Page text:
/** * Create a new struct based on an existing object struct, but excluding * specific properties. * * Like TypeScript's `Omit` utility. */
export function omit<S extends ObjectSchema, K extends keyof S>( struct: Struct<ObjectType<S>, S>, keys: K[]): Struct<ObjectType<Omit<S, K>>, Omit<S, K>> { const { schema } = struct const subschema: any = { ...schema }
for (const key of keys) { delete subschema[key] }
switch (struct.type) { case 'type': return type(subschema as Omit<S, K>) default: return object(subschema as Omit<S, K>) }}
/** * Create a new struct based on an existing object struct, but with all of its * properties allowed to be `undefined`. * * Like TypeScript's `Partial` utility. */
export function partial<S extends ObjectSchema>( struct: Struct<ObjectType<S>, S> | S): Struct<ObjectType<PartialObjectSchema<S>>, PartialObjectSchema<S>> { const schema: any = struct instanceof Struct ? { ...struct.schema } : { ...struct }
for (const key in schema) { schema[key] = optional(schema[key]) }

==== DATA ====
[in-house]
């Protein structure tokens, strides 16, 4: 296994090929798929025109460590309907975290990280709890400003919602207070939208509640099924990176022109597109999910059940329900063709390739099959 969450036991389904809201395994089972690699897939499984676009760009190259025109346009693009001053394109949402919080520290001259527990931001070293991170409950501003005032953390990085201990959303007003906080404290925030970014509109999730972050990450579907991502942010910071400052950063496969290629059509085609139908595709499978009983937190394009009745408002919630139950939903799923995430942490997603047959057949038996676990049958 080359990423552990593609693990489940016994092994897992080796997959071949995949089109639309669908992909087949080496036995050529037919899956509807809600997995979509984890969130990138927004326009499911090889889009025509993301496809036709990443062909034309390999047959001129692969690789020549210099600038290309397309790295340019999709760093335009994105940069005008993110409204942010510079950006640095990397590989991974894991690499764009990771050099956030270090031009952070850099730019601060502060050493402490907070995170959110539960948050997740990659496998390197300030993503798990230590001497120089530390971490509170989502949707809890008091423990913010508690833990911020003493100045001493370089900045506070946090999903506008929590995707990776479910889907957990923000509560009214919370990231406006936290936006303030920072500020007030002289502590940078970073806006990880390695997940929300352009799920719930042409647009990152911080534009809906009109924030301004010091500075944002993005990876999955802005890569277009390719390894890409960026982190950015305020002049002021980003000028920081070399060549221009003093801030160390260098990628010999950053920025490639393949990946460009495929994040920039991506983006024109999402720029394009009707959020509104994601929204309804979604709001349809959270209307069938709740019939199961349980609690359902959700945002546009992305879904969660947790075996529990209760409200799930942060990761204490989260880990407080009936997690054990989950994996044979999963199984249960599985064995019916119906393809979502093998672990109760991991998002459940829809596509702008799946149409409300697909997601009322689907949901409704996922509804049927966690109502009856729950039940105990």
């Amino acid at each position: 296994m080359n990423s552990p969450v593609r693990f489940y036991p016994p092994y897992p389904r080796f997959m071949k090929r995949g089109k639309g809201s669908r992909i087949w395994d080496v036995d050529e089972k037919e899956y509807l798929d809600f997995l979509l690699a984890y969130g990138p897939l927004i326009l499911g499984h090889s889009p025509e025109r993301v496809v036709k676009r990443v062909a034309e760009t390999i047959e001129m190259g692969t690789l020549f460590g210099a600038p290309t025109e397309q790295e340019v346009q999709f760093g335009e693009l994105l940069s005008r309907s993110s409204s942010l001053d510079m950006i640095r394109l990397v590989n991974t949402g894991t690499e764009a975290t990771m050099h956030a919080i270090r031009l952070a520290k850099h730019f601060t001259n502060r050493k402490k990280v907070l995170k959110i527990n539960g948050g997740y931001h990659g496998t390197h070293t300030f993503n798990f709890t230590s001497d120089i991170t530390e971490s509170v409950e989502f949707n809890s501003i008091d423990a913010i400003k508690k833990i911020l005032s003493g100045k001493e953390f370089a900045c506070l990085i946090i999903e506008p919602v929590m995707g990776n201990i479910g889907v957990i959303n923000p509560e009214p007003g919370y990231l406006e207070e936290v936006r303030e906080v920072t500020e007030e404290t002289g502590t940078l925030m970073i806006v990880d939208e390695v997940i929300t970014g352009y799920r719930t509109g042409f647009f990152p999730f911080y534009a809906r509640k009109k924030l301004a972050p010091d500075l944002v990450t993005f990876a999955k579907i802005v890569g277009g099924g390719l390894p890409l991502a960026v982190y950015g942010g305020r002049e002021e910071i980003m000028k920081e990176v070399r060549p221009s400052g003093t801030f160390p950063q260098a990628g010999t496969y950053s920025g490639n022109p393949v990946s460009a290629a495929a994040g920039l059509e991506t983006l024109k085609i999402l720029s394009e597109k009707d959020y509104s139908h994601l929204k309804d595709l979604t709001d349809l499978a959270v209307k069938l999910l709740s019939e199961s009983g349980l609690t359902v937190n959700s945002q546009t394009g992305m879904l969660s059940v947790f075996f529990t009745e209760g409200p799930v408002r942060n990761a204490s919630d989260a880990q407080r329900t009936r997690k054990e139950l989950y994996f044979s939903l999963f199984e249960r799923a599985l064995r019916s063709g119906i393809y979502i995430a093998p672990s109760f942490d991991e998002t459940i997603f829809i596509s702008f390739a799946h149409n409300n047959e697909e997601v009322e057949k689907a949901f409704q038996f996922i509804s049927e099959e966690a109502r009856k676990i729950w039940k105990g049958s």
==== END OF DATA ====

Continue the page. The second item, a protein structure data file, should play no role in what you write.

return object(schema) as any}
/** * Create a new struct based on an existing object struct, but only including * specific properties. * * Like TypeScript's `Pick` utility. */
export function pick<S extends ObjectSchema, K extends keyof S>( struct: Struct<ObjectType<S>, S>, keys: K[]): Struct<ObjectType<Pick<S, K>>, Pick<S, K>> { const { schema } = struct const subschema: any = {}
for (const key of keys) { subschema[key] = schema[key] }
return object(subschema as Pick<S, K>)}
/** * Define a new struct type with a custom validation function. * * @deprecated This function has been renamed to `define`. */
export function struct<T>(name: string, validator: Validator): Struct<T, null> { console.warn( 'superstruct@0.11 - The `struct` helper has been renamed to `define`.' )
return define(name, validator)}